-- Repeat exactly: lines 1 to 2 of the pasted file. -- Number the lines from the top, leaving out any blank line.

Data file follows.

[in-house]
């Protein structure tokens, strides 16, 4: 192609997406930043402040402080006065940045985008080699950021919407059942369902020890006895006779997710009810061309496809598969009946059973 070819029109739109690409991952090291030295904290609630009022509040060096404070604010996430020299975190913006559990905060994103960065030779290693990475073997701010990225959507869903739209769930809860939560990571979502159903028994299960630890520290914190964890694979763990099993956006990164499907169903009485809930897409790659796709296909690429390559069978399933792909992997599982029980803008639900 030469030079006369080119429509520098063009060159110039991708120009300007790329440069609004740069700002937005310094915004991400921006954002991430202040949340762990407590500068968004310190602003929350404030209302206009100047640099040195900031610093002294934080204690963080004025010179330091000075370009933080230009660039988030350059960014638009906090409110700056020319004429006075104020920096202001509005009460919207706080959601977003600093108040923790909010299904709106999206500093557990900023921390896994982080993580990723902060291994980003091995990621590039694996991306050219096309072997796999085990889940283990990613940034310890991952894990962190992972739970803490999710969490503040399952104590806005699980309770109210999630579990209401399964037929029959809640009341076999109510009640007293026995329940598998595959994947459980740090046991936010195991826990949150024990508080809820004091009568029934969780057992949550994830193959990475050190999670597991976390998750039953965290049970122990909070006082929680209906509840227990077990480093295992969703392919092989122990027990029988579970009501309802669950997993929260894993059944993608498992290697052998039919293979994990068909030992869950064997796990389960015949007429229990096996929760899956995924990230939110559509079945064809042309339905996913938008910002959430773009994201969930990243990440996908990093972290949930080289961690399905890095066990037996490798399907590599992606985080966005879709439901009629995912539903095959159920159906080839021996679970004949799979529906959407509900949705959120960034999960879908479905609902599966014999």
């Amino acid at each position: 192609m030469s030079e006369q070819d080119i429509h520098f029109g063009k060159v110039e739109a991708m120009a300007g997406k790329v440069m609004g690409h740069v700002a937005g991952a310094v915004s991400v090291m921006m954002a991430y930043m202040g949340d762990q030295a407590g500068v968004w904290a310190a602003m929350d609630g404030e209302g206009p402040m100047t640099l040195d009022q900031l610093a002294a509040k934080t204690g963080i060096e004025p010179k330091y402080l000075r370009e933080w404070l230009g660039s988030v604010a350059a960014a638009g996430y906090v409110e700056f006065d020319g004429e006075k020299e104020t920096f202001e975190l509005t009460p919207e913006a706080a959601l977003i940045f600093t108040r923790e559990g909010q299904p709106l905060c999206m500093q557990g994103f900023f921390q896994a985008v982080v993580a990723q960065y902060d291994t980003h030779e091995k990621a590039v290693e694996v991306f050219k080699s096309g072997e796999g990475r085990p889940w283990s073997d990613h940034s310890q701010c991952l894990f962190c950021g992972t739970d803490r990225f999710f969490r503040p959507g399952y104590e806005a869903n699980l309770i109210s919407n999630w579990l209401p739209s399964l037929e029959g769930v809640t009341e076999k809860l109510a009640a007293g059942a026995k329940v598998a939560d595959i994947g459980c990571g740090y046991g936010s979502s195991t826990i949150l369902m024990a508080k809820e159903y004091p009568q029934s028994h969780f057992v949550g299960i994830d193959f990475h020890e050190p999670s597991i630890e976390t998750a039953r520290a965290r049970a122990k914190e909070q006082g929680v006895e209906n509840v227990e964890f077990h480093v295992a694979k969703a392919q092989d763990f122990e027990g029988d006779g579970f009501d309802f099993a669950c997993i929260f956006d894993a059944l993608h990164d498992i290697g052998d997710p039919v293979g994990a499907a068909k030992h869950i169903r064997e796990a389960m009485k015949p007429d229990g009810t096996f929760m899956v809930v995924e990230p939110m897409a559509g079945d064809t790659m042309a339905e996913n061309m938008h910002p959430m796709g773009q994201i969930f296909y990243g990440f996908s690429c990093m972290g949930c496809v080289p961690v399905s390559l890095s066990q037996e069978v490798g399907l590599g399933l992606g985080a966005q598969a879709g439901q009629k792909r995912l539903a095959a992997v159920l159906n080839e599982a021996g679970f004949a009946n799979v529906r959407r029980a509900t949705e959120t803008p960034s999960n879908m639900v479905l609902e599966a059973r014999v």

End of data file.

[in-house]
């Protein structure tokens, strides 16, 4: 192609997406930043402040402080006065940045985008080699950021919407059942369902020890006895006779997710009810061309496809598969009946059973 070819029109739109690409991952090291030295904290609630009022509040060096404070604010996430020299975190913006559990905060994103960065030779290693990475073997701010990225959507869903739209769930809860939560990571979502159903028994299960630890520290914190964890694979763990099993956006990164499907169903009485809930897409790659796709296909690429390559069978399933792909992997599982029980803008639900 030469030079006369080119429509520098063009060159110039991708120009300007790329440069609004740069700002937005310094915004991400921006954002991430202040949340762990407590500068968004310190602003929350404030209302206009100047640099040195900031610093002294934080204690963080004025010179330091000075370009933080230009660039988030350059960014638009906090409110700056020319004429006075104020920096202001509005009460919207706080959601977003600093108040923790909010299904709106999206500093557990900023921390896994982080993580990723902060291994980003091995990621590039694996991306050219096309072997796999085990889940283990990613940034310890991952894990962190992972739970803490999710969490503040399952104590806005699980309770109210999630579990209401399964037929029959809640009341076999109510009640007293026995329940598998595959994947459980740090046991936010195991826990949150024990508080809820004091009568029934969780057992949550994830193959990475050190999670597991976390998750039953965290049970122990909070006082929680209906509840227990077990480093295992969703392919092989122990027990029988579970009501309802669950997993929260894993059944993608498992290697052998039919293979994990068909030992869950064997796990389960015949007429229990096996929760899956995924990230939110559509079945064809042309339905996913938008910002959430773009994201969930990243990440996908990093972290949930080289961690399905890095066990037996490798399907590599992606985080966005879709439901009629995912539903095959159920159906080839021996679970004949799979529906959407509900949705959120960034999960879908479905609902599966014999």